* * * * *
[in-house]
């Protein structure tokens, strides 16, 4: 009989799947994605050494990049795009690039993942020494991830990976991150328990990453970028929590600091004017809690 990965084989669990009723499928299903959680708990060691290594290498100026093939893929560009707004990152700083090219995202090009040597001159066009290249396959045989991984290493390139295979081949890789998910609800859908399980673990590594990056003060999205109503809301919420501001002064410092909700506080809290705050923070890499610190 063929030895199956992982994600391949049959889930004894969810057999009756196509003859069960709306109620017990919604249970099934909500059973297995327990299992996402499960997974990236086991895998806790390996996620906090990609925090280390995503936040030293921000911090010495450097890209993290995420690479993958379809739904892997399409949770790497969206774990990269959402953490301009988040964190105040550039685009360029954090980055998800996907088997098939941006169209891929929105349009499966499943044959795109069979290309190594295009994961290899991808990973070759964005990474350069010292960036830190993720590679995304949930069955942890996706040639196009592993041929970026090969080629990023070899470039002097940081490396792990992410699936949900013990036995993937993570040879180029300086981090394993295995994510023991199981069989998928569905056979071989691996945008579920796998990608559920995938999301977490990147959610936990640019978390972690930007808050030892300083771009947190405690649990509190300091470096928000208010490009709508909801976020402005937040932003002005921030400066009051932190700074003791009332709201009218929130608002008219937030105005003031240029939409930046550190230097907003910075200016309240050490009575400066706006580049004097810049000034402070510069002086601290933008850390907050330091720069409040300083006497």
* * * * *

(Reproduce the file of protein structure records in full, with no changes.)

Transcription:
[in-house]
């Protein structure tokens, strides 16, 4: 009989799947994605050494990049795009690039993942020494991830990976991150328990990453970028929590600091004017809690 990965084989669990009723499928299903959680708990060691290594290498100026093939893929560009707004990152700083090219995202090009040597001159066009290249396959045989991984290493390139295979081949890789998910609800859908399980673990590594990056003060999205109503809301919420501001002064410092909700506080809290705050923070890499610190 063929030895199956992982994600391949049959889930004894969810057999009756196509003859069960709306109620017990919604249970099934909500059973297995327990299992996402499960997974990236086991895998806790390996996620906090990609925090280390995503936040030293921000911090010495450097890209993290995420690479993958379809739904892997399409949770790497969206774990990269959402953490301009988040964190105040550039685009360029954090980055998800996907088997098939941006169209891929929105349009499966499943044959795109069979290309190594295009994961290899991808990973070759964005990474350069010292960036830190993720590679995304949930069955942890996706040639196009592993041929970026090969080629990023070899470039002097940081490396792990992410699936949900013990036995993937993570040879180029300086981090394993295995994510023991199981069989998928569905056979071989691996945008579920796998990608559920995938999301977490990147959610936990640019978390972690930007808050030892300083771009947190405690649990509190300091470096928000208010490009709508909801976020402005937040932003002005921030400066009051932190700074003791009332709201009218929130608002008219937030105005003031240029939409930046550190230097907003910075200016309240050490009575400066706006580049004097810049000034402070510069002086601290933008850390907050330091720069409040300083006497």